Uber’s business model has been declared unlawful in London following a ruling in the High Court on Monday morning.
The decision comes after Uber sought further legal action following the Supreme Court ruling in February that declared its drivers were employees and therefore entitled to benefits such as sick pay and minimum wage.
During the Supreme Court case, Lord Leggatt had suggested that Uber’s claim to be simply acting as an “agent” for drivers could be in violation of transport and employment law administered by TfL, though no ruling was made on the matter.
But Monday’s High Court decision has firmly established that Uber’s gig economy business model is unlawful, and that it is “required by the 1998 Act to enter (as principal) into a contractual obligation with the passenger to provide the journey in respect of that booking”.
The decision will have a knock-on impact for the more than 1,900 licensed private hire vehicle operators in London as well as TfL, which licenses them.
An Uber spokesperson said: “This court ruling means that all the details of the Supreme Court decision are now clear. Every private hire operator in London will be impacted by this decision, and should comply with the Supreme Court verdict in full.
“Drivers on Uber are guaranteed at least the National Living Wage, holiday pay and a pension plan but we’re not the only player in town. Other operators must also ensure drivers are treated fairly.”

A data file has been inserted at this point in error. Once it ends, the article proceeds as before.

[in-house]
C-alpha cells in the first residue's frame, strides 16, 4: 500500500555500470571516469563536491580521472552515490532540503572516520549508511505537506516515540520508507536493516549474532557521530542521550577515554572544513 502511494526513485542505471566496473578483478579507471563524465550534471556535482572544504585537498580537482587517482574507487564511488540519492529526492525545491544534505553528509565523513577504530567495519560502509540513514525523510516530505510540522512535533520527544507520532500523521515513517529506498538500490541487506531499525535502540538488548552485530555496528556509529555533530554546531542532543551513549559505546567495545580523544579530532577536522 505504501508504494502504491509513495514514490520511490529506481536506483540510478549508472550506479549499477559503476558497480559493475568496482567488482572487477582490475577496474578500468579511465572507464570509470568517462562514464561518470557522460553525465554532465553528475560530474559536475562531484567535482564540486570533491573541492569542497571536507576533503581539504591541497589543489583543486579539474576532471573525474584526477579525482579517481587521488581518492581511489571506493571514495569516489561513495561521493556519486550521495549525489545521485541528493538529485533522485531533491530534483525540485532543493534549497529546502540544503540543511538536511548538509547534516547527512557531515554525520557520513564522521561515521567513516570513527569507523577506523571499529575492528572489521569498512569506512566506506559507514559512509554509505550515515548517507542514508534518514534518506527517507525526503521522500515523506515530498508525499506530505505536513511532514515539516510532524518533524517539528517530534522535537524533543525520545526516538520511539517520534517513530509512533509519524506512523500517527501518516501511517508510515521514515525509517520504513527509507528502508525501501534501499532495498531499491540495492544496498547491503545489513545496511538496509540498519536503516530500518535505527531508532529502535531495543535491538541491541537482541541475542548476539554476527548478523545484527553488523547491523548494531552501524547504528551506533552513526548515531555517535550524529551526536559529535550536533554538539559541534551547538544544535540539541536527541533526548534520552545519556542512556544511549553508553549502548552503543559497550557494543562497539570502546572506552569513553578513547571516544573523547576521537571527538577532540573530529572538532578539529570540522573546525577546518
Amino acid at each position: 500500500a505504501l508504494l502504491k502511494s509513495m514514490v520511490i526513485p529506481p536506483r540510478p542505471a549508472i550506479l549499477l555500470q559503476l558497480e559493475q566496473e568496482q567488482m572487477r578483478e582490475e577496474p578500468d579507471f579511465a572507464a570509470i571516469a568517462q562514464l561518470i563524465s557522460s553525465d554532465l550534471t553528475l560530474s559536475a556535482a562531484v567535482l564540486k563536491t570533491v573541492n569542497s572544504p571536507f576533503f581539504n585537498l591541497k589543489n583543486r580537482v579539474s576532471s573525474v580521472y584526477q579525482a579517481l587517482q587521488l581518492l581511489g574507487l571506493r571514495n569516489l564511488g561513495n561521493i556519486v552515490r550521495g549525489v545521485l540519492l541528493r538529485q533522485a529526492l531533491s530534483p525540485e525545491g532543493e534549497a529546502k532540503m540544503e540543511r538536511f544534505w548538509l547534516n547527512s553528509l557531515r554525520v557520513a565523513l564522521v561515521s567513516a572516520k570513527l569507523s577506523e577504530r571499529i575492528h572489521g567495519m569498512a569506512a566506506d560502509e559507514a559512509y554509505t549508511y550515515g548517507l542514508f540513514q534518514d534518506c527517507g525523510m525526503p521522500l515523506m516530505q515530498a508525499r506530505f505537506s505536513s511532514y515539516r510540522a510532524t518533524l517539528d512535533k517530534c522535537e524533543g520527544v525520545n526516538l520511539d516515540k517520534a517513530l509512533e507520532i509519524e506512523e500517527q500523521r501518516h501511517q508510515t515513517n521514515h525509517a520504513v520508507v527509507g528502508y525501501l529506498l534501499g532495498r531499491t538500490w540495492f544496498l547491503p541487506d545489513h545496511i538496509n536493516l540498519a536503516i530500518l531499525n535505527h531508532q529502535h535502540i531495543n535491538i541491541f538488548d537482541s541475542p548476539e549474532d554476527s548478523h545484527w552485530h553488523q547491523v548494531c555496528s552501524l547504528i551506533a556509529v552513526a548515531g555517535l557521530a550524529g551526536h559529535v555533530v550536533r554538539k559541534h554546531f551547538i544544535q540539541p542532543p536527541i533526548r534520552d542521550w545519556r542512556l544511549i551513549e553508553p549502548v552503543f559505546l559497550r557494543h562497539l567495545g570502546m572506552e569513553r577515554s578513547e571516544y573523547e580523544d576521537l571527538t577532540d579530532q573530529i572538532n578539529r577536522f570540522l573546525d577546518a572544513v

Drivers and couriers are now more likely to have easier access to employment rights since they are no longer entering into a contract with passengers, but working for operators who instead contract with passengers.
The London Assembly has previously called for private hire drivers and couriers to have greater access to employment rights, and in 2017 passed a motion calling for workers’ rights to be made a condition of all private hire licenses approved by TfL.
Reacting to Monday’s decision, Green Party Assembly Member Sian Berry said that the ruling was “damning for Transport for London and embarrassing for Uber”.
Berry said: “Ever since Uber emerged, Transport for London has been on the backest of back feet, failing properly to use the powers it has to regulate and protect London’s private hire operators and drivers.
“The long delay in getting to today’s clear ruling has had a detrimental impact on Uber drivers’ rights, incomes and conditions of work, and caused disruption and harm to the jobs of all workers in the taxi trade in London, as well as potentially putting passengers at risk.”
She added that TfL and the Mayor of London have “failed” to ensure that services “operate for the public good” and has called on them to “make sure all operators are compliant with the correct legislation without delay”.
Yaseen Aslam, president of the App Drivers and Couriers Union and claimant in the Supreme Court case against Uber in February has called on Sadiq Khan to order an “urgent review of TfL to find out what went wrong”.
Aslam said: “For years, the Mayor and Transport for London told us they had no powers to protect TfL licensed drivers from brutal exploitation by licensed operators like Uber.”
“This ruling confirms that, not only had the powers all along but, in fact, they had the duty to act on these powers but failed to do so.”
TfL has been approached for comment.